LBR... I can sit and watch this show for hours, jaw dropped. Truly, Discovery does a good job with the show but it's all about the personalities of the captains and deckhands. And you know they are real people being themselves for the most part. I love it! And Campbell would have too, no doubt!

b said...

Morgan... Thank so much for linking to my blog and for the very kind remarks. I'm glad you enjoyed the post and I too hope that fans will enjoy and appreciate it as well!

F.O.T.... Oh, it's such a great show. I heard about the video game recently. I can imagine how they might put crab fishing into a game. Still, it can't touch watching these guys. As I said to LBR above, the work they do is certainly a part of the appeal, but more than anything (for me at least), I'm really drawn into the show because of the guys, their personalities, etc.

carra said...

The seamen are sooo superstitious! My dad is a captain, and he told me all about red cats, Friday the 13ths, the earrings from passing different places and so on. I was always attracted to it, but I never felt THAT pull, disappointing my father, but making him proud for other things. I can tell you one thing: The sea is in their blood, there is nothing in the world these men love more.

Lynn said...

I LOVE this show. Was lured by my husband and we keep watching the repeats on Discovery. I have a profound respect for all of them, before I'd just eat crabs. Now I think of hardships and lives sacrificed for this pleasure we call a dish.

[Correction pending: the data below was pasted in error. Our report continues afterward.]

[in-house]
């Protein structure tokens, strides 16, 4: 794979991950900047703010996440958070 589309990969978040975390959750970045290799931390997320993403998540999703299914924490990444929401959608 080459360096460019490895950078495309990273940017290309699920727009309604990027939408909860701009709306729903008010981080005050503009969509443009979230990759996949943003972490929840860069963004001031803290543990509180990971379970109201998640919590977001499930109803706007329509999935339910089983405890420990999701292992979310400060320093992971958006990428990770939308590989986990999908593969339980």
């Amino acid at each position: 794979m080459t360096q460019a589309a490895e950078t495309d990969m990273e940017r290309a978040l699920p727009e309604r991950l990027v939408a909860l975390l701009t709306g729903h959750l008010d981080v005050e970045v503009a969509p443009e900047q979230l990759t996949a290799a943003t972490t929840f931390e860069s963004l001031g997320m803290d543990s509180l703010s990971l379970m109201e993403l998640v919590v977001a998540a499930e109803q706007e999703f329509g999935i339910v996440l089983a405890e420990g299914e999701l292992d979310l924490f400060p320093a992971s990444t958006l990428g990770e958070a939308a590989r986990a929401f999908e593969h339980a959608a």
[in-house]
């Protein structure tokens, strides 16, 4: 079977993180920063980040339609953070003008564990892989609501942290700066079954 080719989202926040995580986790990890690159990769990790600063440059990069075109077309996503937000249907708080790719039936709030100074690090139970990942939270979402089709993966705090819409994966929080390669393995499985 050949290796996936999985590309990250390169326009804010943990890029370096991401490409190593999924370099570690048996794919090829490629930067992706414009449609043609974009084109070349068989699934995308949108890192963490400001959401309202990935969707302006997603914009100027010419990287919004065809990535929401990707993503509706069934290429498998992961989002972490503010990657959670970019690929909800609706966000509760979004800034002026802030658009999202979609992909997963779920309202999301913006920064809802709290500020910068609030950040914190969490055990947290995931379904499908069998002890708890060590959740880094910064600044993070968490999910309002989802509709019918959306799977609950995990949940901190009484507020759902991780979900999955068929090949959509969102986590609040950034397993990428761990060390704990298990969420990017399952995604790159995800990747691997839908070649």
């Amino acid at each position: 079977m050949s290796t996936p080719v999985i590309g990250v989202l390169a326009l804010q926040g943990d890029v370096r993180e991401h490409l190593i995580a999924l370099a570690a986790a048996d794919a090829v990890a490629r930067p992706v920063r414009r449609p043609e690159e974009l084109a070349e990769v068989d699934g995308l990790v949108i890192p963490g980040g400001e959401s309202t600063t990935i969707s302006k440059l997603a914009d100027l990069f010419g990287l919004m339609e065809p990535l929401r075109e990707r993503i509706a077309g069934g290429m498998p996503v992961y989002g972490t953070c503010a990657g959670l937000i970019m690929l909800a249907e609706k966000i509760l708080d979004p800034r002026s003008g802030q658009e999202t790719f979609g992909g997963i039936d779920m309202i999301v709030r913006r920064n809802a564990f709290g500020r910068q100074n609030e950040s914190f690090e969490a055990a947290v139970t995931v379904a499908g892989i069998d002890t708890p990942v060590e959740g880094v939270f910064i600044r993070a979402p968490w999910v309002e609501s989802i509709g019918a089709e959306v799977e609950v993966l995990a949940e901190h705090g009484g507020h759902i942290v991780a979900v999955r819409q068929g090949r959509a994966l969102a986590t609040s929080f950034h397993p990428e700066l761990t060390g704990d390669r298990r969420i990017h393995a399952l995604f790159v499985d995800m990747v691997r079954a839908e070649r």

Great post, now we have something in common, The Deadliest Catch, raspberries and France. I'm linking you!

b said...

Carra... They really are superstitious and I love hearing about the many superstitions they hold and where they came from. I agree wholeheartedly that the sea is in their blood. It seems to be a very unique calling and the love of their lives.

Lynn... I'm so glad to hear you also love the show. I too can't get enough of it! Crab truly does taste better to me now and the show has definitely enhanced my appreciation for all that goes on to make food appear before us. I have such a profound respect for fishermen, farmers, etc.

Yes, great things to have in common! Thanks for linking me! I've done the same with your blog. :)

Anonymous said...

I first read this blog after I linked on it from the DC website. I normally don't tell people they are good writers, but I felt compelled to compliment you on your writing skills. Your descriptive way of writing makes the subject you are discussing seem to come to life.

b said...

Anonymous... Thank you so much for this comment. I can't tell you how grateful I am that you went out of your way to leave such a thoughtful response. It really means a lot to me! I'm glad you enjoyed the post and hope you'll return sometime!

Kike said...

Short animated movie about the "Hero´s Journey":